Exploring the Metaphorical Habitat of the Nomad
Lawrence James Bailey
Who influences you graphically?
Gilbert and George’s charcoal drawings from early 1970’s, such as ‘The Nature of Our Looking’, are a big influence to me. They play with ideas of the Romantic landscape, the role of artists and the material of art objects (they refer to their drawings as Charcoal-on-Paper Sculptures). Drawings which exploit the contrast between light and dark as these charcoal-on-paper sculptures do is a technique especially effective for drawing architecture and Antonio Sant’Elia’s architectural sketches are great in this respect. His use of light and shadow to depict imaginary structures of sharp angles and brutal geometric forms are something which i have in the back of my mind when i’m working. I like how his vision of the built environment is something which seems both threatening and optimistic. I always think that one persons Utopia can easily be someone else’s Dystopia. And there are a lot of younger generation artists whose work i connect to. One such artist is Pat Perry who I came across on a social media platform. His mind filters the sights and experiences of a North America itinerant and translates them with a mystical flavor into wall murals and line drawings on paper.
Urban decay, suburban ambiguities, rural retreats and poverty of the so-called developed world are also subjects I like to examine in my work, yet I always seem drawn to expressing my themes through depictions of the built environment or through historical architecture.
In what way does your surrounding environment dictate and articulate your work?
I grew up in the suburbs of a declining industrial town in the centre of England. On one side there were derelict factories and open waste-ground, on the other side there were fields, farms and the start of the Peak District National Park. My current home is in the center of a European capital city. My mind is always torn between being in a metropolitan urban area dreaming of space and solitude or being in a remote area longing for the concrete and spectacle of the man-made environment. The landscapes I draw are caught between these two things as well.
Does architecture play a specific role your images?
Where-ever I go i like to seek out the twilight zone of suburbs, industrial zones, gardens and retail parks. These are the areas of wooden huts, prefabricated depots, portable containers and featureless open spaces. It is specifically this type of anonymous architecture which for me represents the metaphorical habitat of the nomad, the rebel, the vagrant… the outsider… places of no-man’s-land and urban wilderness where modern day Romanticism can thrive. So in a way I use architecture to examine feelings of uprootedness, social isolation, of being neither here-nor-there.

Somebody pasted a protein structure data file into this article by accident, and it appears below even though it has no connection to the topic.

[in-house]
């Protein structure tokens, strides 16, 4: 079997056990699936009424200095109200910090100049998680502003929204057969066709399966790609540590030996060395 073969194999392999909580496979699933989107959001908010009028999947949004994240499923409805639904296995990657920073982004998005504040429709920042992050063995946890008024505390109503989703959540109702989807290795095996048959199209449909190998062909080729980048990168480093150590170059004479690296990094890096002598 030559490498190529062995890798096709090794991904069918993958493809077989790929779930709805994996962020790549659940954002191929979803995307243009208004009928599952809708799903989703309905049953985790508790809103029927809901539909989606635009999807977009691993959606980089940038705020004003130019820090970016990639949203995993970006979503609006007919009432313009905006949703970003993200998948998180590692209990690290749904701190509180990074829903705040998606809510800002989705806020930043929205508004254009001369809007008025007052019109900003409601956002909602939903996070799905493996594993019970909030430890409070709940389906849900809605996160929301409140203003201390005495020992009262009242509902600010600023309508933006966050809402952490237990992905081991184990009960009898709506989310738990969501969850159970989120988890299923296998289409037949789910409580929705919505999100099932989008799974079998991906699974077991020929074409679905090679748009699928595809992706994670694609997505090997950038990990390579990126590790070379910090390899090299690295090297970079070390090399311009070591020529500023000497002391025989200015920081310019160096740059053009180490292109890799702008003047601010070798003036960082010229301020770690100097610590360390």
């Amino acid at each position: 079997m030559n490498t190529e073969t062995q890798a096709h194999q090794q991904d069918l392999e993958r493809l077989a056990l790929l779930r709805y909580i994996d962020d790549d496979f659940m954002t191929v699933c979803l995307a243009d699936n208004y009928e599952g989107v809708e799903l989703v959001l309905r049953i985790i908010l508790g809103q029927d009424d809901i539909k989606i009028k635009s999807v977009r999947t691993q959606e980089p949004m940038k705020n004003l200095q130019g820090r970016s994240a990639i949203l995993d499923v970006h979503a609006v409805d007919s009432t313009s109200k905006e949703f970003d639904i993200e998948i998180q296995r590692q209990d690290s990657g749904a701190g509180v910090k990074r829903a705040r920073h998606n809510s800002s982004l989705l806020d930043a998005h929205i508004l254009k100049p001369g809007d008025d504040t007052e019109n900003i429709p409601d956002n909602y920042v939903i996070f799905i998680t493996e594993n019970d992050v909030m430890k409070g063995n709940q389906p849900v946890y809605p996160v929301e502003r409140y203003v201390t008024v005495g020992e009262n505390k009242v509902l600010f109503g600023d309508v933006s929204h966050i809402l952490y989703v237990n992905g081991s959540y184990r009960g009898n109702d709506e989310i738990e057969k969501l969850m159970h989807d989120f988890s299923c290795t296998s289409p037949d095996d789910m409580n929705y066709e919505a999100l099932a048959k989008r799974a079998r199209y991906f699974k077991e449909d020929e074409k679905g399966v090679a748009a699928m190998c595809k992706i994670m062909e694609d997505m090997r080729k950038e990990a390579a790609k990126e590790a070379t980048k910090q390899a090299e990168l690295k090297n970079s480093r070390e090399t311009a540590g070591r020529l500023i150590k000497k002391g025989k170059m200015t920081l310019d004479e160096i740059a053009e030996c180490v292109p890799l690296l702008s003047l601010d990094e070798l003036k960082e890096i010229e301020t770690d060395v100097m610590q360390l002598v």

How and to what effect do you chose to incorporate colour in certain images?
For a long time I made the decision to only use black and white. For me colour was a distraction for both the artist and viewer. But one day I saw colored shipping containers against a grey concrete landscape and I loved their bold artificial appearance. So i started to draw on colored paper rather than using paint or colored inks. After that my use of colored backgrounds took hold in my imagination and I started to use colour more freely to suggest times of day, weather conditions or artificial light. Now when starting a work I start with in an image in my mind and decide if any colour is necessary to benefit a sense of time or place in the work.
What dictates your colour palette?
I love bright fluorescent colours against dark or neutral earthy tones. It’s a colour scheme which comes from studying illuminated buildings or brightly colored utilitarian structures such as those found in ports or farms. It is a palette which recalls wondering around unknown areas at night, not quite knowing where you are, or if you are supposed to be there. I’m just about to start a series of large scale drawings, so to keep things simple i’ll just work in black and white until I feel colour is needed to take them somewhere new.
A visual artist by profession, Lawrence James Bailey’s work explores connections between landscape, Romanticism, Libertarianism, alienation and the creative process. Born in 1976 in the industrial town of Stoke-on-Trent in the UK, he moved to the Netherlands to follow a residency at De Ateliers, an independent artists’ institute located in Amsterdam, the city where he has now chosen to base himself.’